How Long will Chapter 13 Bankruptcy Delay Foreclosure? 4 Things to Know

If you are facing foreclosure, you may be wondering how long a chapter 13 will delay that process. Here is everything you need to know

If you are behind on your mortgage payments and your lender has begun foreclosure, filing for Chapter 13 bankruptcy can help delay the foreclosure. Under chapter 13 bankruptcy, you will have an affordable repayment schedule to keep up with your debts, including mortgage payments. If you keep up with your current mortgage as stipulated in your repayment plan, you can stop foreclosure. We have explained the four things you need to know about foreclosure in Chapter 13 bankruptcy.

What Is Foreclosure?

It is a legal proceeding where a mortgage lender is authorized to repossess a home from a borrower who has missed several mortgage payments. The lender sells the property to recover the debt. If your financial situation has taken a turn for the worst and you won't be able to continue making your payments, we always advise debtors to contact their lenders and let them know. Most lenders are open to working out a payment plan that suits your current financial situation, even if it means smaller payments or allowing you to defer for a few months. This is because it is economical for the lender to work out a repayment plan than foreclose a home.

Understanding Chapter 13 Bankruptcy

Chapter 13 bankruptcy is a type of bankruptcy commonly referred to as "wage-earners bankruptcy" as it helps people with an income repay their debt affordably. If you have some income that you can channel your debts, even if it means paying less than the minimum payments, then Chapter 13 bankruptcy might be the best option.

In Chapter 13 bankruptcy, the court will appoint a trustee who will work alongside you or your bankruptcy attorney to create a repayment plan. The plan will combine all your debts, making them easier to manage. The trustee will manage your assets and monitor the progress of your monthly repayments.

How Much Will I Pay if I File Chapter 13 Bankruptcy?

You already understand how Chapter 13 bankruptcy works- you will follow a repayment plan to get rid of your debt, but how much will you pay monthly? Your monthly payment will depend on your finances. Consider taking the free Chapter 13 calculator below based on the bankruptcy forms to estimate your Chapter 13 plan payment.

Can I Stop Foreclosure by Filing for Chapter 13 Bankruptcy?

Filing Chapter 13 bankruptcy can help stop foreclosure, provided you consistently follow your repayment plan. Once you file for bankruptcy, the court puts an automatic stay on your debts, prohibiting lenders from taking further actions to recover the money. The automatic stay forbids your lender from foreclosing your home until your bankruptcy case gets dismissed or they file to lift the automatic stay on the house.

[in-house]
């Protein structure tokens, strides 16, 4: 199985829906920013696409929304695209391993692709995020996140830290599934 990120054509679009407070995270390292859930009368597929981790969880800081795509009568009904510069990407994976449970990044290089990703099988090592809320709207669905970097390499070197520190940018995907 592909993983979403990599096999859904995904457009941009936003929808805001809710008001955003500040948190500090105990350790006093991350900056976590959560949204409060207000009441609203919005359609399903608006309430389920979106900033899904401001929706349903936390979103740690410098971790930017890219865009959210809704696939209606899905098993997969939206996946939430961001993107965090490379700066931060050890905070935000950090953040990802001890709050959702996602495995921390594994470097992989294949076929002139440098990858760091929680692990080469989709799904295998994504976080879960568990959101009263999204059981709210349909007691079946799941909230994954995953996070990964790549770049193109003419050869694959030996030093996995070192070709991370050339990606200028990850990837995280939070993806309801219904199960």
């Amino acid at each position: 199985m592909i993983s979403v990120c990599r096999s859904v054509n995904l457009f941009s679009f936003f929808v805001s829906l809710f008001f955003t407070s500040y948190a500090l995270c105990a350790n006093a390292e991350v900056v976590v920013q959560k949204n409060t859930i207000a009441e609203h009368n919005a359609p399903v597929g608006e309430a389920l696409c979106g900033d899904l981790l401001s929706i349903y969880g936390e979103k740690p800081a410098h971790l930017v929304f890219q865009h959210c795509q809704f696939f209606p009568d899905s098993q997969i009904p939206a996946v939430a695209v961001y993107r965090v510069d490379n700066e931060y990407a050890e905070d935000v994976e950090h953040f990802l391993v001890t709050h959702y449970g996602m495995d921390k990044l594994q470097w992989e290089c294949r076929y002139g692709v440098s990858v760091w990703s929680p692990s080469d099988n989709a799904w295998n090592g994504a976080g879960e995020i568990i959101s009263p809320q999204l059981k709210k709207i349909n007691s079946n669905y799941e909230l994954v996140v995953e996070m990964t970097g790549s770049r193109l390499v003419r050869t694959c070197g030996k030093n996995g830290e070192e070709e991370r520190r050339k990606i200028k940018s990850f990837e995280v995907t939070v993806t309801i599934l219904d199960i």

Upon completing your bankruptcy plan, the court will discharge your unsecured debts. However, since a mortgage is a secured debt, it will not be discharged. Fortunately, you can complete your repayment plan and continue making modified mortgage payments until you pay off the entire balance. Besides, after the court discharges your unsecured debts, you will be more financially capable of continuing to pay your mortgage without the risk of foreclosure.

Contact Your Lender Before Missing a Payment

The power of communication is highly underestimated. You should always communicate with your lender once you realize you cannot make your payment. It is normal to panic and avoid facing your lender, but ignoring your lender and waiting for the issue to go away only makes things worse. Ignoring your lender might force them to sue you, and they will likely get a default judgment against you. Therefore, always communicate with your lender before missing your first payment.


There are numerous reasons why borrowers may fall behind on their mortgage payments. It could be due to unemployment, disability, or other types of financial hardships which make it hard to keep up with your mortgage payments. Should you encounter financial hardship that keeps you from making your mortgage payment, always notify your lender.

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